Since a number of readers let me know they really enjoyed my Some Things I Learned From Architecture School post based on Matthew Frederick’s book, here's a few longer lessons worth mentioning.
Three Levels of Knowing
Simplicity is the world view of the child or uniformed adult, fully engaged in his experience and happily unaware of what lies beneath the surface of immediate reality.
Complexity characterizes the ordinary adult world view by an awareness of complex systems in nature and society but an inability to discern clarifying patterns and connections.
Informed Simplicity is an enlightened view of reality founded upon an ability to discern or create clarifying patterns within complex mixtures. Pattern recognition is a crucial skill for an architect, who must create a highly ordered building amid many competing and frequently nebulous design considerations.
Editor's note: more about pattern recognition in an earlier post.
Being process-oriented, not product-driven, is the most difficult skill for a designer to develop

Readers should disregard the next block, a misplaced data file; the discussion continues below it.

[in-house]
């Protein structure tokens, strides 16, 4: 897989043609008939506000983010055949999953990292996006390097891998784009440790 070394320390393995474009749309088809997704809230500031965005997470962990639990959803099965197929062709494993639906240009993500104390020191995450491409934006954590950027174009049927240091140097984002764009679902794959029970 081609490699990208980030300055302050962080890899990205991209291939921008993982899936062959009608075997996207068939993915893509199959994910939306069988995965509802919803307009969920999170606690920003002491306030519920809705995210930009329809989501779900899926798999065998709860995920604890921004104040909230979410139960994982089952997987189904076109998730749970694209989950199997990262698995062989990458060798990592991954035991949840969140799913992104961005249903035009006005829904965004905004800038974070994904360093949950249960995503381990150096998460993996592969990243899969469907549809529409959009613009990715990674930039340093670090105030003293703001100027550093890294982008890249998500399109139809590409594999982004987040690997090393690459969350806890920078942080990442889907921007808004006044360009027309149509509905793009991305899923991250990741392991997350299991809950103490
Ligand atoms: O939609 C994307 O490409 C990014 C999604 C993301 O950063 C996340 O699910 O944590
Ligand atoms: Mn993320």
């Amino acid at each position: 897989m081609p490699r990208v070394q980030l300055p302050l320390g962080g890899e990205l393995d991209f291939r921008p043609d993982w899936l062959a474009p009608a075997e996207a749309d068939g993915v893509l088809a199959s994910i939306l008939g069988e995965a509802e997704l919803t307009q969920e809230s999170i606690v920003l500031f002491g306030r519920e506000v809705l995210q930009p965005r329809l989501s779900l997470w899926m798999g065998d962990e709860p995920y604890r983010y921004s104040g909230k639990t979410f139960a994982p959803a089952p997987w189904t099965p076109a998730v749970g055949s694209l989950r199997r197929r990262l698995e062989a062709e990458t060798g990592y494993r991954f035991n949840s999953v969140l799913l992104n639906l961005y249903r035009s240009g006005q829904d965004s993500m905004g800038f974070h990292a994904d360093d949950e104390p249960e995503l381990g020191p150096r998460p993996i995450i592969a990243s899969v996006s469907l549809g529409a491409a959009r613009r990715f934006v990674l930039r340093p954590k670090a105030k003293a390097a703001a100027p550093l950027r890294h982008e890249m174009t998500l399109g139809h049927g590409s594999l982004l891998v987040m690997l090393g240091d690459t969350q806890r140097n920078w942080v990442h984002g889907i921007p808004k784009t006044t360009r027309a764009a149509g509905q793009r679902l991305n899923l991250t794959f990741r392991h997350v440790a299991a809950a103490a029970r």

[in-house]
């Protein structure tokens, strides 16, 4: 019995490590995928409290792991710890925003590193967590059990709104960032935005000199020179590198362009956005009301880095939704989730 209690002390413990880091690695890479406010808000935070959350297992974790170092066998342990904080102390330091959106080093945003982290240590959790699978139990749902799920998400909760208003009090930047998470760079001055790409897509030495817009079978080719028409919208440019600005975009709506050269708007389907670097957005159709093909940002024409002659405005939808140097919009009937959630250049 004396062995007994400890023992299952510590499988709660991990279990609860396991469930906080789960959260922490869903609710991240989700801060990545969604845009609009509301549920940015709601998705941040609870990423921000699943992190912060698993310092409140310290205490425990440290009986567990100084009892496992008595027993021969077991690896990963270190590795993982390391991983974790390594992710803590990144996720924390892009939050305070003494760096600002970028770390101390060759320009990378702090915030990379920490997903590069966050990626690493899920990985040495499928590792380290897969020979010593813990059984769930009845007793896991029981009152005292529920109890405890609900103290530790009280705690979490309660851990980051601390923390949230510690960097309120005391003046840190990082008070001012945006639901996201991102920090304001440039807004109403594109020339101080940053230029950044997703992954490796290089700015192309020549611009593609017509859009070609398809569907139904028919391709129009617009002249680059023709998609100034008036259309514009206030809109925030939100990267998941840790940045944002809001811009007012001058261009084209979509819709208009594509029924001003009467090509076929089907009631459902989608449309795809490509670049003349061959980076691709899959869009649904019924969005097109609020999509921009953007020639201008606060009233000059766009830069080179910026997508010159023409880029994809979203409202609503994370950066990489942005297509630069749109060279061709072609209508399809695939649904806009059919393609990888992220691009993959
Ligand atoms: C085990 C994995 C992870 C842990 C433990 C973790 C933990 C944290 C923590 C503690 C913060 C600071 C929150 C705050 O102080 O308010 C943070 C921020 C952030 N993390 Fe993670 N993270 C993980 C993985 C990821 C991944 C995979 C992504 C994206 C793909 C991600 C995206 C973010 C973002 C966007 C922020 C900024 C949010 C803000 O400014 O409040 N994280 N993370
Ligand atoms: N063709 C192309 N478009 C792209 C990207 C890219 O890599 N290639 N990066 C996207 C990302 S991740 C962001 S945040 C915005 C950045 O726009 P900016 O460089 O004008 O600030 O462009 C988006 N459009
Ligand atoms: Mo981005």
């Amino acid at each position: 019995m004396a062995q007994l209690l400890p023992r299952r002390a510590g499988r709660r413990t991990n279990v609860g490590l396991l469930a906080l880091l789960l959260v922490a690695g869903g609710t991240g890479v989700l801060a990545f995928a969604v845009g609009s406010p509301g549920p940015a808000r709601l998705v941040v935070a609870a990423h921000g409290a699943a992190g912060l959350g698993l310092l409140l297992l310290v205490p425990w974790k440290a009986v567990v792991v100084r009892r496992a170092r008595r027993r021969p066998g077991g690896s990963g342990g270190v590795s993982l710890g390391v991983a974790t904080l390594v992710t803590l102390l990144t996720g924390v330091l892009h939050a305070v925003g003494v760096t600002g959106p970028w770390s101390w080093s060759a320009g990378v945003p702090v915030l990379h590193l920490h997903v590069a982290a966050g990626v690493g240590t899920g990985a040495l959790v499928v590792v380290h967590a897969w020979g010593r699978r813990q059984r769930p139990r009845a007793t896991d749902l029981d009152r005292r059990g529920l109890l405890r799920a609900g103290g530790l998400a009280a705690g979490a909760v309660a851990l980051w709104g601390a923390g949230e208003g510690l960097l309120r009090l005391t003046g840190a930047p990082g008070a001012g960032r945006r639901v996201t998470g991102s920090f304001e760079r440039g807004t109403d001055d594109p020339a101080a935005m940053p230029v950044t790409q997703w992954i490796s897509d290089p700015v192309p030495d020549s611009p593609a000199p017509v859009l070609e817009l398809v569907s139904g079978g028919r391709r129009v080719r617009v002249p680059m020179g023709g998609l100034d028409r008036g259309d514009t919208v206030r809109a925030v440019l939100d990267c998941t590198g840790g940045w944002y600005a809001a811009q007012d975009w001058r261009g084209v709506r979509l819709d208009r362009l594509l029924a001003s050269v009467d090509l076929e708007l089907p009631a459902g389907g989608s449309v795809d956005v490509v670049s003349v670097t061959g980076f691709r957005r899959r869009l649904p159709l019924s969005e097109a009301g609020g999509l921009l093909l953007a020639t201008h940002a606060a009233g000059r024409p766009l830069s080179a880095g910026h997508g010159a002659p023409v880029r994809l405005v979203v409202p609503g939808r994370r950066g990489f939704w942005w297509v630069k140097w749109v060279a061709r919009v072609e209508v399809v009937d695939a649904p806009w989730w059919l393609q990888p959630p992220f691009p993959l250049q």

Being process-oriented means:
- Seeking to understand a design problem before chasing after solutions
- not force-fitting solutions to old problems onto new problems
- being slow to flow in love with your ideas
- making design decisions holistically (that address several aspects of a design problem at once) rather than sequentially (that finalize once aspect of a solution before investigating the next)
- making design decisions conditionally -that is, with the awareness that they may or may not work out as you continue to a final solution
- knowing when to change and when to stick with previous decisions
- accepting as the norm the anxiety that comes from not knowing what to do
- working fluidly between concept-scale and detail-scale to see how each informs the other
- always asking "What if...?" regardless of how satisfied you are with your solution
Editor's note: not sure I like the labeling of these design considerations a "process-orientated" vs. "product-driven" but the points are spot on.